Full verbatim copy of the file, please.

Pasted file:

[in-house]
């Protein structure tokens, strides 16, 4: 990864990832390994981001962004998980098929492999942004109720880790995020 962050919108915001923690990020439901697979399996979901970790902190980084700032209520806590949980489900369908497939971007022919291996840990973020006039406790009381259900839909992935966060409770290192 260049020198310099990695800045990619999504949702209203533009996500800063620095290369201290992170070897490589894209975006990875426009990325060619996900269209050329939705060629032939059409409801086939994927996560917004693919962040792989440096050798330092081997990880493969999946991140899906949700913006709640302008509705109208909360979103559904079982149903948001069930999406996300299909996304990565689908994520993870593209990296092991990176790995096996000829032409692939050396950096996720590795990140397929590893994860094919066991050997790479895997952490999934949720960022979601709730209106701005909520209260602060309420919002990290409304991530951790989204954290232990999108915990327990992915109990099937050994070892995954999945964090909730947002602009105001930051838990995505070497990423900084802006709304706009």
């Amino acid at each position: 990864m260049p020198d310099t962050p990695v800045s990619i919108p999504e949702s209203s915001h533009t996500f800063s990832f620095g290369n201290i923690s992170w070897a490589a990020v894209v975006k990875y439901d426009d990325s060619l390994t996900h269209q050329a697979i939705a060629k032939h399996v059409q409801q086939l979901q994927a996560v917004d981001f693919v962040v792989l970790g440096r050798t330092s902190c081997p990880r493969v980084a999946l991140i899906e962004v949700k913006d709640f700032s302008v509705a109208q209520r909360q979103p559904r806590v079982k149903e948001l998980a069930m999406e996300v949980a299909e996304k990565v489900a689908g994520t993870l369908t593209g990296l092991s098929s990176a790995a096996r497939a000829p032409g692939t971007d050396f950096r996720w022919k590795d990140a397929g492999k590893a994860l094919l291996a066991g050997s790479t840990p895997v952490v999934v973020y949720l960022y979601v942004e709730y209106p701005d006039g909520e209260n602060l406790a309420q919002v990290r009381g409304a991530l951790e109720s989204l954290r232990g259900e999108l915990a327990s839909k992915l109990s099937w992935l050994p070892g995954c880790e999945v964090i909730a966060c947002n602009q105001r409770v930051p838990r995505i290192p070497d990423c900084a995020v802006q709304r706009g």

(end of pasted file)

[in-house]
């Protein structure tokens, strides 16, 4: 990864990832390994981001962004998980098929492999942004109720880790995020 962050919108915001923690990020439901697979399996979901970790902190980084700032209520806590949980489900369908497939971007022919291996840990973020006039406790009381259900839909992935966060409770290192 260049020198310099990695800045990619999504949702209203533009996500800063620095290369201290992170070897490589894209975006990875426009990325060619996900269209050329939705060629032939059409409801086939994927996560917004693919962040792989440096050798330092081997990880493969999946991140899906949700913006709640302008509705109208909360979103559904079982149903948001069930999406996300299909996304990565689908994520993870593209990296092991990176790995096996000829032409692939050396950096996720590795990140397929590893994860094919066991050997790479895997952490999934949720960022979601709730209106701005909520209260602060309420919002990290409304991530951790989204954290232990999108915990327990992915109990099937050994070892995954999945964090909730947002602009105001930051838990995505070497990423900084802006709304706009």
């Amino acid at each position: 990864m260049p020198d310099t962050p990695v800045s990619i919108p999504e949702s209203s915001h533009t996500f800063s990832f620095g290369n201290i923690s992170w070897a490589a990020v894209v975006k990875y439901d426009d990325s060619l390994t996900h269209q050329a697979i939705a060629k032939h399996v059409q409801q086939l979901q994927a996560v917004d981001f693919v962040v792989l970790g440096r050798t330092s902190c081997p990880r493969v980084a999946l991140i899906e962004v949700k913006d709640f700032s302008v509705a109208q209520r909360q979103p559904r806590v079982k149903e948001l998980a069930m999406e996300v949980a299909e996304k990565v489900a689908g994520t993870l369908t593209g990296l092991s098929s990176a790995a096996r497939a000829p032409g692939t971007d050396f950096r996720w022919k590795d990140a397929g492999k590893a994860l094919l291996a066991g050997s790479t840990p895997v952490v999934v973020y949720l960022y979601v942004e709730y209106p701005d006039g909520e209260n602060l406790a309420q919002v990290r009381g409304a991530l951790e109720s989204l954290r232990g259900e999108l915990a327990s839909k992915l109990s099937w992935l050994p070892g995954c880790e999945v964090i909730a966060c947002n602009q105001r409770v930051p838990r995505i290192p070497d990423c900084a995020v802006q709304r706009g």